“You’re talking about a show that’s named after a coronation, and this is the first coronation ever in its history. What you’re describing sounds as exciting as a bucket of warm spit.” That is what my husband said after I told him about the Coronation Street episodes that marked the May 6th Coronation of King Charles III. The two episodes aired in the UK on May 8th, a special holiday to celebrate the coronation two days earlier.
These episodes aired in Canada this past Friday. I watched those two episodes and the previous one, my first Corrie viewing in two years. I was underwhelmed. I’d been googling since early spring, when the Coronation date was announced, wanting to know what Coronation Street had planned. I found very little. Now having seen them, I can see why. Not much to tell.
There was bunting in the Rovers and the Bistro. The big celebration was a buffet in the Rovers. Bunting, Union Jack plates and napkins, pennants with King Charles’ face on them. Landlady Jenny bickered with Evelyn Plummer about which of them had greater respect for the royal family. They also bickered about the food on offer, with more animation I think. At one table, an impromptu quiz to name the Commonwealth countries.
Someone asked Mary Taylor if she’d gone to see the procession. No, she doesn’t camp out if she has nowhere to heat up her hair rollers. She told a story about Mother once getting a wink from Lady Di. But even Mary, usually a fountain of opinion on the royals, didn’t seem to have her heart in it.
The others scarfing up the free food? Seemed like the B team. I knew some and others might be regular characters I don’t know. But I think most were extras.
“This financial crisis”
I thought maybe I’d find my scene when the factory girls and Sean came in after work (overtime rates presumably). They feared that their jobs might be outsourced. Ok, working people stressing out about their jobs going down the pan while surrounded by markers of opulence in London. That’s a good contrast.
Underworld’s major client came in, so Beth asked him if their jobs were safe. Yes, but no such thing as a safe job in this financial crisis, he said. Later she asked factory owner Stephen directly. Of course! Too much work so we’re training up staff in a new unit. Not the end of this story, I suspect. But for right now, nothing.
Overall, I was disappointed. Even if it wasn’t a big extravaganza, I figured I’d have a hard time picking out one scene amid so many. Indeed, it was hard: there wasn’t anything outstanding. Some good lines. Evelyn saying “I’ve been known to curtsey to a postage stamp” was good. Straight off the bus, maybe kept in a writer’s head just waiting for this opportunity.
But that was it. The odd reference to royalty while people were doing whatever else. The coronation seemed like a bit of an afterthought. I couldn’t help but remember Corrie’s 60th Jubilee episode. A huge street party and everyone done up in costume.
In the real UK on May 8th, there were huge street parties and people done up. So why not on Coronation Street? But then I thought, there’s probably other towns and parts of town and country where people are going about their business as normal. Maybe saying ‘God Save the King, huzzah’ or not.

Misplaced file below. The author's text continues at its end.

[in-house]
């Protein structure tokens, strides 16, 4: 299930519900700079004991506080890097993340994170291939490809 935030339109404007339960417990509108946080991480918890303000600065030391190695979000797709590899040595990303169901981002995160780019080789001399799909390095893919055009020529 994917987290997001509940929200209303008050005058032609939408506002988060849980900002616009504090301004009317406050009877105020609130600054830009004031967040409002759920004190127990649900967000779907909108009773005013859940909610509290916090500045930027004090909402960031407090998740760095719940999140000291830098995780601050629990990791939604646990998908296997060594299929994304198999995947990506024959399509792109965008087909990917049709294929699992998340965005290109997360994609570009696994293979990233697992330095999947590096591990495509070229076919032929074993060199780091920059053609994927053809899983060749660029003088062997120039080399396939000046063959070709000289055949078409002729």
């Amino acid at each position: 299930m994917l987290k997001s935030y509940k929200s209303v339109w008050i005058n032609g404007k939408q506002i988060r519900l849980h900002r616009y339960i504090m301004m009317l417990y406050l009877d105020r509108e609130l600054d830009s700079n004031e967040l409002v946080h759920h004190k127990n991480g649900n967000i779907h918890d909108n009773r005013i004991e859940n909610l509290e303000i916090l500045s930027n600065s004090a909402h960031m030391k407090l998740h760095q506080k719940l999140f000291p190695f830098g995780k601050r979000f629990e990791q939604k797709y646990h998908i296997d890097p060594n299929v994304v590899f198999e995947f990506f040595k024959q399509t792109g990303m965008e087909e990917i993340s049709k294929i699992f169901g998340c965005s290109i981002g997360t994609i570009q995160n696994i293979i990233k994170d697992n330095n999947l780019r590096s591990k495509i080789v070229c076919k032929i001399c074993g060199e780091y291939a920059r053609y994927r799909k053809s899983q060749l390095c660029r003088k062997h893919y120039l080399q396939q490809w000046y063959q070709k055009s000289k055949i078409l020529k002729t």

Are the writers giving a sociological reflection of the real Britain? Maybe the big pageant wasn’t centre stage for most Britons. Maybe people just got on with their lives and maybe caught a bit of the Coronation or concert before going to bed at the end of a long weekend. So Coronation Street may have been speaking for those for whom the monarchy and its trappings is an “outdated institution” as Ryan called it.
But Coronation Street owes something to its own history. Its backstory is that it was named for the coronation of Edward VII in 1902, around when the terraced houses were built. And, at the show’s beginning, the alternate name discussed was Jubilee Street (for Victoria’s 60th in 1897). They certainly did Queen Elizabeth’s Jubilees in style. But the only Coronation in Coronation Street’s long history gets a pub full of extras and some bunting?
Not having a big splash must have been a conscious decision. The production team had as much lead time as Charles had. And he organized a very big show that was performed live. So Coronation Street certainly could have done it.
There’s only two explanations. Either it was deliberately downplayed to show the lack of relevance of the monarchy to the daily life of most Britons. Or lack of writing imagination. I prefer to think the former, but I’m not sure. And even if it is, it seems to belittle the show’s history and even its own name. Celebrating a coronation would also be a celebration of itself.
One thing I do know, I was happy to leave after my three episode visit back. It was nice to see familiar faces and to try to figure out who the new-to-me ones were. But, like reunions can be, it was a little sad and a little bit creepy.
The Manchester Evening News watched the same episodes as I did but, unlike me, called them “Coronation Street at its witty best.”